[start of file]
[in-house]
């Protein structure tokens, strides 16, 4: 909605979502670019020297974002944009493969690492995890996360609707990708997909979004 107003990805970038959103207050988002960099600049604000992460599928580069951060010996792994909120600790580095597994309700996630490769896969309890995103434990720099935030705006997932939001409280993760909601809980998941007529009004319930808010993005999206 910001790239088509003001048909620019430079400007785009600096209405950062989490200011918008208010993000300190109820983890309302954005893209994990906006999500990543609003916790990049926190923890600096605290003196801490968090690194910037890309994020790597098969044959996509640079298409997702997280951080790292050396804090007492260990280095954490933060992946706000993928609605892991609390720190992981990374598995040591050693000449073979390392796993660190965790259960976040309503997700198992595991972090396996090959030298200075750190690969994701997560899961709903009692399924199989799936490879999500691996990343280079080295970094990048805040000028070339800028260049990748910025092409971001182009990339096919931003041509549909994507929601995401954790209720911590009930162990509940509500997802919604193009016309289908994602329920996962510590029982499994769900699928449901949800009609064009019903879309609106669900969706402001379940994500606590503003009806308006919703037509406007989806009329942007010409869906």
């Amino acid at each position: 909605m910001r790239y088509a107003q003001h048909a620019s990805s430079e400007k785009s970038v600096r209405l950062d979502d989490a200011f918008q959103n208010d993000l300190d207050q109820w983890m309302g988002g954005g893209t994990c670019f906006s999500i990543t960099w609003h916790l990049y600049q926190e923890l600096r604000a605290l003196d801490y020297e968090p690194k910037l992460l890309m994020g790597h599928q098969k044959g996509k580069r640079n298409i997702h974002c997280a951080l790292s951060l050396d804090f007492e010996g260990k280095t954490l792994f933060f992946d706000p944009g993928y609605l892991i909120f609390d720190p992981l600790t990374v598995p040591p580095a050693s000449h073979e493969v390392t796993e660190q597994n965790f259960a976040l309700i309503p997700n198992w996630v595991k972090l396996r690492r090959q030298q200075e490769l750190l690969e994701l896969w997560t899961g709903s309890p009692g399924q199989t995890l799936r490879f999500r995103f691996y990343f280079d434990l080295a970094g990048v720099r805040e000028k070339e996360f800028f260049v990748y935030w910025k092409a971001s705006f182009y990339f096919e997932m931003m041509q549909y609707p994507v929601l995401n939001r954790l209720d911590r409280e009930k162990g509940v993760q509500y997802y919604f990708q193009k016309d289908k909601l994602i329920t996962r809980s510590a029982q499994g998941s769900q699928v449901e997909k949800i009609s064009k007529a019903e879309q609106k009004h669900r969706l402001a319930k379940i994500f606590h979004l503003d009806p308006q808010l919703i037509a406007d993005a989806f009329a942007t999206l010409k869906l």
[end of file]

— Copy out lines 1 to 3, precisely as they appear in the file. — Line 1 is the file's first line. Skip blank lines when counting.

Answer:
[in-house]
């Protein structure tokens, strides 16, 4: 909605979502670019020297974002944009493969690492995890996360609707990708997909979004 107003990805970038959103207050988002960099600049604000992460599928580069951060010996792994909120600790580095597994309700996630490769896969309890995103434990720099935030705006997932939001409280993760909601809980998941007529009004319930808010993005999206 910001790239088509003001048909620019430079400007785009600096209405950062989490200011918008208010993000300190109820983890309302954005893209994990906006999500990543609003916790990049926190923890600096605290003196801490968090690194910037890309994020790597098969044959996509640079298409997702997280951080790292050396804090007492260990280095954490933060992946706000993928609605892991609390720190992981990374598995040591050693000449073979390392796993660190965790259960976040309503997700198992595991972090396996090959030298200075750190690969994701997560899961709903009692399924199989799936490879999500691996990343280079080295970094990048805040000028070339800028260049990748910025092409971001182009990339096919931003041509549909994507929601995401954790209720911590009930162990509940509500997802919604193009016309289908994602329920996962510590029982499994769900699928449901949800009609064009019903879309609106669900969706402001379940994500606590503003009806308006919703037509406007989806009329942007010409869906």
């Amino acid at each position: 909605m910001r790239y088509a107003q003001h048909a620019s990805s430079e400007k785009s970038v600096r209405l950062d979502d989490a200011f918008q959103n208010d993000l300190d207050q109820w983890m309302g988002g954005g893209t994990c670019f906006s999500i990543t960099w609003h916790l990049y600049q926190e923890l600096r604000a605290l003196d801490y020297e968090p690194k910037l992460l890309m994020g790597h599928q098969k044959g996509k580069r640079n298409i997702h974002c997280a951080l790292s951060l050396d804090f007492e010996g260990k280095t954490l792994f933060f992946d706000p944009g993928y609605l892991i909120f609390d720190p992981l600790t990374v598995p040591p580095a050693s000449h073979e493969v390392t796993e660190q597994n965790f259960a976040l309700i309503p997700n198992w996630v595991k972090l396996r690492r090959q030298q200075e490769l750190l690969e994701l896969w997560t899961g709903s309890p009692g399924q199989t995890l799936r490879f999500r995103f691996y990343f280079d434990l080295a970094g990048v720099r805040e000028k070339e996360f800028f260049v990748y935030w910025k092409a971001s705006f182009y990339f096919e997932m931003m041509q549909y609707p994507v929601l995401n939001r954790l209720d911590r409280e009930k162990g509940v993760q509500y997802y919604f990708q193009k016309d289908k909601l994602i329920t996962r809980s510590a029982q499994g998941s769900q699928v449901e997909k949800i009609s064009k007529a019903e879309q609106k009004h669900r969706l402001a319930k379940i994500f606590h979004l503003d009806p308006q808010l919703i037509a406007d993005a989806f009329a942007t999206l010409k869906l």